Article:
Anderssen & Voll Ori Salt and Pepper
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Yellow Moka Pots and Pink Grinders

In the center of Oslo, next to the Akerselva, the main river that flows through the city and acts as a cultural gateway to its sites, creative schools and nature, is the design studio of Anderssen & Voll.  Housed in one of the oldest buildings in the city, Anderssen & Voll, whose design repertoire spans multiple categories and genres, is also is in charge of transforming their place of work into a restaurant and small brewery. “In time, the building will also have a small renaissance park surrounding it. Central and idyllic for those who prefer to use a bicycle as a the main means of transport” says Espen Voll, one half of Anderssen & Voll.   Before the firm launched in 2009, Espen started his career by studying architecture.  He soon realized his preference for controlling the whole process from idea to product was more conducive to designing objects instead of buildings and the rest is history.

INTERVIEW: Espen Voll, Partner, Anderssen & Voll {Oslo, Norway}

01 What is Anderssen & Voll known for?
Since our start in 2009, our work has spanned from textile design through tableware, lighting and furniture and electronics for some of Europe’s most renowned international design brands.We also take great pride in working with some of the finest Norwegian traditional industries like Jøtul (gas stoves), Gudbrandsdalens Uldvarefabrik, Fjord Fiesta (furniture), Røros Tweed (wool) and LK Hjelle. Working with the very different industrial cultures spanning from the mountains of Norway to the plains of Veneto is a continuous source of inspiration.

Anderssen & Voll Good Morning 1

02 What is the story behind your Good Morning Moka pot?
The pot was part of a collaborative design exhibition that took place in Tokyo in 2012. Our studio initiated this exhibition by inviting some talented designers from Norway. We called the show, Food Work which explored the storage, preparation, presentation and eating of food. The objects were designed for everyday situations in Norway – they are Norwegian. However, we were inspired by Japanese culture – or rather, by our particular understand­ing of Japanese culture. In other words: we have attempted to make Norwegian objects that could also be relevant to Japanese living.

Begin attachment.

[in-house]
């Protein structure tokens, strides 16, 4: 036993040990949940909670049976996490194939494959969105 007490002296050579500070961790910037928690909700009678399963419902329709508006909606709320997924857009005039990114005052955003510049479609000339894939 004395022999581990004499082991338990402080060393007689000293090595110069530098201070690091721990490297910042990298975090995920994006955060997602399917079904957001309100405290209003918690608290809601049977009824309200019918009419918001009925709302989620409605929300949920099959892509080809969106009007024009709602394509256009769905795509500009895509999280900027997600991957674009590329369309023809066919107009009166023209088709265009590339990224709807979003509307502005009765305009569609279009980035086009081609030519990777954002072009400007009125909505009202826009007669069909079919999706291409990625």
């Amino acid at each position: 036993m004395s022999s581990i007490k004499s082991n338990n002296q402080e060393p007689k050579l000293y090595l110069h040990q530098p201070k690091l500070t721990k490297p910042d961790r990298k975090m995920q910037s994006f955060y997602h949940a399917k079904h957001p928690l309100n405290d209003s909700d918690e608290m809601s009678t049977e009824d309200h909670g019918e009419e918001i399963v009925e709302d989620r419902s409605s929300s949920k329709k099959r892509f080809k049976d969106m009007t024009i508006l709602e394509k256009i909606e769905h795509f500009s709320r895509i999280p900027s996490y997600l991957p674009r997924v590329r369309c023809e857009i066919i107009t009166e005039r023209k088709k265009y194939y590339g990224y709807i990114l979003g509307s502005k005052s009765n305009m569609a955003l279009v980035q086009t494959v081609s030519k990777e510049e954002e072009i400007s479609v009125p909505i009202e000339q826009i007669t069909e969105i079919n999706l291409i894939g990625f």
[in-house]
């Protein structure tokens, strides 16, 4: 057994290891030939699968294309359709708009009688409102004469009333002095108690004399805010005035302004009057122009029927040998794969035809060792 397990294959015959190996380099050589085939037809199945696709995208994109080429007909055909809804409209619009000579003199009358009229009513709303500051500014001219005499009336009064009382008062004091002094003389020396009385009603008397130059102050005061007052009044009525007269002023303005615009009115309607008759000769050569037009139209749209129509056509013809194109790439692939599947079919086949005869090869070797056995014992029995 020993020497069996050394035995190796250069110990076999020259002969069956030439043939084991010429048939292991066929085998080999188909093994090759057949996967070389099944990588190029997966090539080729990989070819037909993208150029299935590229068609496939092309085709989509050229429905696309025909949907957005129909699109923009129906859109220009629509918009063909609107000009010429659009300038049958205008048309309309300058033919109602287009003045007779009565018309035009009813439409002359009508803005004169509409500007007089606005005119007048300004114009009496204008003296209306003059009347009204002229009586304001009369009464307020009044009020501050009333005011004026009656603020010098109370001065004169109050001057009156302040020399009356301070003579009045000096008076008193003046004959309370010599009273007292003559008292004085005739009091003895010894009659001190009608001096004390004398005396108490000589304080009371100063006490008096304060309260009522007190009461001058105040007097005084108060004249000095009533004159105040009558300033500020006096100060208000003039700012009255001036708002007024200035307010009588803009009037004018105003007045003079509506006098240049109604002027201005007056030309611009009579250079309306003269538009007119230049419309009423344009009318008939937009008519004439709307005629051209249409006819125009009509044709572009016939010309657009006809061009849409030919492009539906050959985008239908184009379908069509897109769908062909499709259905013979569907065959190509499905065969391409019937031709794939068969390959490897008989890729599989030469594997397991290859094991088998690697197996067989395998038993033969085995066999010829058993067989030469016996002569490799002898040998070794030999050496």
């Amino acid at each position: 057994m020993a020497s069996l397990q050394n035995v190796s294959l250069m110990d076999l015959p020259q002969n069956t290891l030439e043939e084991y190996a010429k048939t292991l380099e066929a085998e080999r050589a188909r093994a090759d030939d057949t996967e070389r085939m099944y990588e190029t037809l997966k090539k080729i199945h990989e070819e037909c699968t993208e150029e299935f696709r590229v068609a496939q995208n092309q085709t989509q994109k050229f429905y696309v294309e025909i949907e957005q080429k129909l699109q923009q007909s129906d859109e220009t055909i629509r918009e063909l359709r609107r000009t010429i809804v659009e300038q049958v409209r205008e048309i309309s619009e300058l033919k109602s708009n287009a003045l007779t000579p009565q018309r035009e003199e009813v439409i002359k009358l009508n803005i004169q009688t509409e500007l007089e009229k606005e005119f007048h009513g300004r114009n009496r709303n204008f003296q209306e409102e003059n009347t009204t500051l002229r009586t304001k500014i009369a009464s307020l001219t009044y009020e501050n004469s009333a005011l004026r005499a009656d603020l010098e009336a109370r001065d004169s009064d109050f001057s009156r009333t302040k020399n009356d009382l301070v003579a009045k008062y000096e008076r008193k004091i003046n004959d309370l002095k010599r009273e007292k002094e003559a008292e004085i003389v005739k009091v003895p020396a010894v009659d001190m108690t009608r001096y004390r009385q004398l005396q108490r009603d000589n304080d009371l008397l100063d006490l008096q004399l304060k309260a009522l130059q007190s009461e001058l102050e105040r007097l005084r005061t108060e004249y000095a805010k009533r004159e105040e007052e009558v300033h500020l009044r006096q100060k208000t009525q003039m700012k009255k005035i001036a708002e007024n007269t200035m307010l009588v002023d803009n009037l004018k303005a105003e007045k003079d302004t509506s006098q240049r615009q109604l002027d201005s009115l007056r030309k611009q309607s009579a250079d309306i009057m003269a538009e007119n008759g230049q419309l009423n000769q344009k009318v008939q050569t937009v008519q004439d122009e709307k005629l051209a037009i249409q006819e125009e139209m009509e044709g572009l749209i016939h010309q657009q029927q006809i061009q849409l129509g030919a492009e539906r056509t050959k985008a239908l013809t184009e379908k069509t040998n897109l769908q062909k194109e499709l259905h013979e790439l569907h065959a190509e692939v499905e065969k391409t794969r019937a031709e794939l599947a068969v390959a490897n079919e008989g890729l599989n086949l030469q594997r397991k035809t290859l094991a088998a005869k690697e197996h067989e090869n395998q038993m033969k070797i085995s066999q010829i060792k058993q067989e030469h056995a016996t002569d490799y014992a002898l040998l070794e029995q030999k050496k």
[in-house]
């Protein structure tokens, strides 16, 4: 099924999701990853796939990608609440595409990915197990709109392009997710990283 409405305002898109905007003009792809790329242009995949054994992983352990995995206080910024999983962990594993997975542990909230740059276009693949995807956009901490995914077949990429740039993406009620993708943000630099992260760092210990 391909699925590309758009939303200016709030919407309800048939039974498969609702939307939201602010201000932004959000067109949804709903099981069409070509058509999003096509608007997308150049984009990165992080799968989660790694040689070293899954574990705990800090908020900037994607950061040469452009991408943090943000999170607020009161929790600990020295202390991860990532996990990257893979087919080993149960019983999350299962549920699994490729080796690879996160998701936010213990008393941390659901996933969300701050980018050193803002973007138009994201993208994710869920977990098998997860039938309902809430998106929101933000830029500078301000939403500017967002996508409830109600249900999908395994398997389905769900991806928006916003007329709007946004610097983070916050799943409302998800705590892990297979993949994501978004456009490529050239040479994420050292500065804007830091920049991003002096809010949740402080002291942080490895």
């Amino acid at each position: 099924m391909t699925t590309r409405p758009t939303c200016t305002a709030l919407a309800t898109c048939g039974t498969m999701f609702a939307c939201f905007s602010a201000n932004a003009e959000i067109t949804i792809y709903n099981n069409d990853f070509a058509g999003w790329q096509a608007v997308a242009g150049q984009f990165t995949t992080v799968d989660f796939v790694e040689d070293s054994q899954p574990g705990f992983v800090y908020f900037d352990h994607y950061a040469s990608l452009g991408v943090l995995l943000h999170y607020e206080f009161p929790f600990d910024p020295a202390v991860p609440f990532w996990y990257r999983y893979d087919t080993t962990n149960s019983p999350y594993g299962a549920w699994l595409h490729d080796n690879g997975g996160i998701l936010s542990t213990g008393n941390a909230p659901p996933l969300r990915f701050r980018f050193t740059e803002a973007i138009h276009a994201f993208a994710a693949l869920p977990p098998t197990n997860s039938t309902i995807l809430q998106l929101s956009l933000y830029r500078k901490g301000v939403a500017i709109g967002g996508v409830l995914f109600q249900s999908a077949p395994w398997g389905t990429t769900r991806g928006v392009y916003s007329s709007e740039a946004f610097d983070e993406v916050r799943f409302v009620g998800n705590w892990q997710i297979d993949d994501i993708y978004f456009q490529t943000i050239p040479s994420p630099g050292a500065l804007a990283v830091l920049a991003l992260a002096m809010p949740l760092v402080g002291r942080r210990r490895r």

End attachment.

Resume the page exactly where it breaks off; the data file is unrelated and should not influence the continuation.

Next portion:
Anderssen & Voll Good Morning Moka Pot

03 What is the Moka pot made from?
This is our dream pot: a hybrid of the classic Italian pots, traditional Japanese handicraft, and Norwegian cravings for extra strong coffee. The pot is made in aluminium, with a walnut handle. The way the pot is divided tells the story of the transition from the crude to the refined – from beans and water, to pure pleasure.

Anderssen & Voll Ori Salt and Pepper

04 How about your Ori Mills?
These grinders and cellar were the result of experimenting with origami in our studio. The shapes of folds and crystals inspired the idea of milling salt and pepper. The colours are an attempt to break away from the typical black and white setup but still find a reference in the world of food. We wanted to make people think of greens, herbs and fruits when seeing the mills.

Anderssen & Voll Ori Salt and Pepper
Photo Source: Anderssen & Voll

05 Do you entertain at home?
Yes we like to entertain at home. Norwegian style is very informal. We like to experiment with fresh food; fish or meat together with greens Also we like to decorate with one of our many Marimekko tablecloths. Candles are also mandatory in Norway.

06 Are there any unique Norwegian customs when inviting guests to your home?
With our friends it is common to offer to help. Sometimes by bringing homemade side dishes or by lending a hand during preparation of the dinner.

07 What is next for you guys?
We have some great launches next year. One will be a new product for a major Italian brand (still a secret) and the launch is set during the Milan fair in April. It has been a very fruitful and rewarding collaboration so far and  we are extremely excited with the coming presentation. We think this launch will be seminal in our studios presence on an international design scene.

We are also finalizing a series of cast iron ovens for the Norwegian company Jøtul. This has been a new category of work for our studio and a very fascinating one. In the factory scrap metal arrives in one end and finished products come out in the other. Our studio will continue to present new products for the Danish company, Muuto, which is one of our oldest and biggest clients. Next year we will present several new pieces for Muuto such as a sofa and a pendant. Hopefully the office will start to work on our first architectural assignment next year.

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